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She has not changed cloths in a week cause she has to wear a knee brace for a cracked knee cap. but she thinks she has taken a bath each day.

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@Marty1971 - Sounds very familiar. The assistants at AL facilities are usually not trained for difficult residents. You may need to move her to the memory care unit where there will be nurses on staff who are trained for this sort of behavior.
I'm sorry - it's hard to see our parents go down like this and become someone else entirely.
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My mother in law has Alzheimer's and is currently in an assisted living facility--but not their memory care unit. We were paying extra for them to help her with her shower 3 times per week, but recently stopped paying for it since she would scream and yell and absolutely loose control when they came to her room to assist her with her shower. Eventually, they gave up, hence the reason we stopped paying for that service. She used to "sponge bathe" herself at the sink occasionally, but she isn't even doing that now and unfortunately, she, more often than not, has body odor. My husband and his siblings really don't know how to handle this and the assisted living staff seem to not know how to handle it either. She also has some incontinence which she wears pads for but rarely change her panties or her pants. I would appreciate any suggestions?
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There are men who have and are caregiving female relative, maybe one or more of them can tell us how they managed the bathing. The Capt is one who comes to mind and I am sure his mother was kept clean.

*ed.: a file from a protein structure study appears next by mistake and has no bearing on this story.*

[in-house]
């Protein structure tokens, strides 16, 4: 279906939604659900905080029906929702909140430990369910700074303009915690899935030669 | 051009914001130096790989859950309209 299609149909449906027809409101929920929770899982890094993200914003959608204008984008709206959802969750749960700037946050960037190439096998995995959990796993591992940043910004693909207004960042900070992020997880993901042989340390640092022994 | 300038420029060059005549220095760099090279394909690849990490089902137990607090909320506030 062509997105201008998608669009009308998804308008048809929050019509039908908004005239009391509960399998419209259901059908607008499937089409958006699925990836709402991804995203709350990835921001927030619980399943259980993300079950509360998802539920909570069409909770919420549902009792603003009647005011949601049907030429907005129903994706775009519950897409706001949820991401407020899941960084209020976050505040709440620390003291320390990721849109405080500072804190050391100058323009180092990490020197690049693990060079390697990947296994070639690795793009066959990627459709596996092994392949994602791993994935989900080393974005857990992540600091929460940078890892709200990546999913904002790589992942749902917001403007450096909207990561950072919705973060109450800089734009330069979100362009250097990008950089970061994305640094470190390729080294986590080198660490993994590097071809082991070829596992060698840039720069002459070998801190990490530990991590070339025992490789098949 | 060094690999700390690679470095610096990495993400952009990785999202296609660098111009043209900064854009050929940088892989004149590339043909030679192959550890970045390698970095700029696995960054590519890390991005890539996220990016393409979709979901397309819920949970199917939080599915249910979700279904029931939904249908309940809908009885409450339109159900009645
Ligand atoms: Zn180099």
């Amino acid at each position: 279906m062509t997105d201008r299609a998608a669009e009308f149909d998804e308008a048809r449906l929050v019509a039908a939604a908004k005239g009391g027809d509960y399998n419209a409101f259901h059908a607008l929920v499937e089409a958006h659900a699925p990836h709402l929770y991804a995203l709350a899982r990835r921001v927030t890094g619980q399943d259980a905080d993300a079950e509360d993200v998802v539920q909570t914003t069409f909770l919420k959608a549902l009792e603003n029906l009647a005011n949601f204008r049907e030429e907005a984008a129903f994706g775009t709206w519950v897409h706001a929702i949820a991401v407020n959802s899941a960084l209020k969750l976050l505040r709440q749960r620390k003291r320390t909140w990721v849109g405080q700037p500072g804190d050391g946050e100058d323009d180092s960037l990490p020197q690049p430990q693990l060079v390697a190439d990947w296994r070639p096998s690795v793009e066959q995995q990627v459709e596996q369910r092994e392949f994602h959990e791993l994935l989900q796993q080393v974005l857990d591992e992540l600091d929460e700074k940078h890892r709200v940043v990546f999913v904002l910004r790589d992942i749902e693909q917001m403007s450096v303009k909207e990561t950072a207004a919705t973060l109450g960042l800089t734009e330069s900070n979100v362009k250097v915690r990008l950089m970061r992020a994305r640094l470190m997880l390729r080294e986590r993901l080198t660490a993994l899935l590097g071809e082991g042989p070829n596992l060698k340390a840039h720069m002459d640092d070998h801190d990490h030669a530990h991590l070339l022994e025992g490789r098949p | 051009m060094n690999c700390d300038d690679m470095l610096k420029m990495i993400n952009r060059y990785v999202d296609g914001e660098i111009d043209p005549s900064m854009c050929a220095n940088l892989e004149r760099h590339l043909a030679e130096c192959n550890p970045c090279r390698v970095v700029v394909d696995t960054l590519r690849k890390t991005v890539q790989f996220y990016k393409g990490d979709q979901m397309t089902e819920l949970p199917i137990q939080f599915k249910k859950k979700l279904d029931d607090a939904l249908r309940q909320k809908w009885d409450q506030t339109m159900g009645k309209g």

Think of it this way when one is in the hospital the aide who comes to bathe you can be male or female and there is no point in making a fuss.
If you wear gloves for bathing someone of the opposite sex at least for the first few times they may feel less violated. Keep them covered as much as possible and when they are ready to step out of the shower immediately wrap them in a large towel so they are not standing there naked. For the first few times let them keep their underwear on and pull down briefly for them or you to wash that part. A parent of the opposite sex may be reluctant but will soon get used to your help. Now getting an elderly and /or demented patient to agree to a bath is another story that has nothing to do with embarressment. A bath is rarely necessary every day as long as the essentials are taken care of - hands,face, under breasts, armpits, skin folds and genitals. All of that can be accomlished in bed or on a chair but make sure it is warm and comfortable.
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@meatJeanne - I'm sorry your husband is in a home now, but sometimes it's the best option. We moved my mom and stepdad into a home in WYO about a year ago, but my stepfather died in February (advanced demential/alzheimers) and so we're going to bring her back to the East Coast and attempt to keep her home with us. Fingers crossed things will go smoothly. Her main issues are the bathing and the meanness. She was in a car accident back in 2008, a motorcyclist T-Boned her and she was in the hospital for about 6 months, in a coma for about 2 of those months. So her issue is more brain damage, but I believe she also has some demential due to that. My DH doesn't think she has dementia or alzheimers but I beg to differ with him because of her behavior.
I really love this site - thanks for all the good information I gain from reading these posts!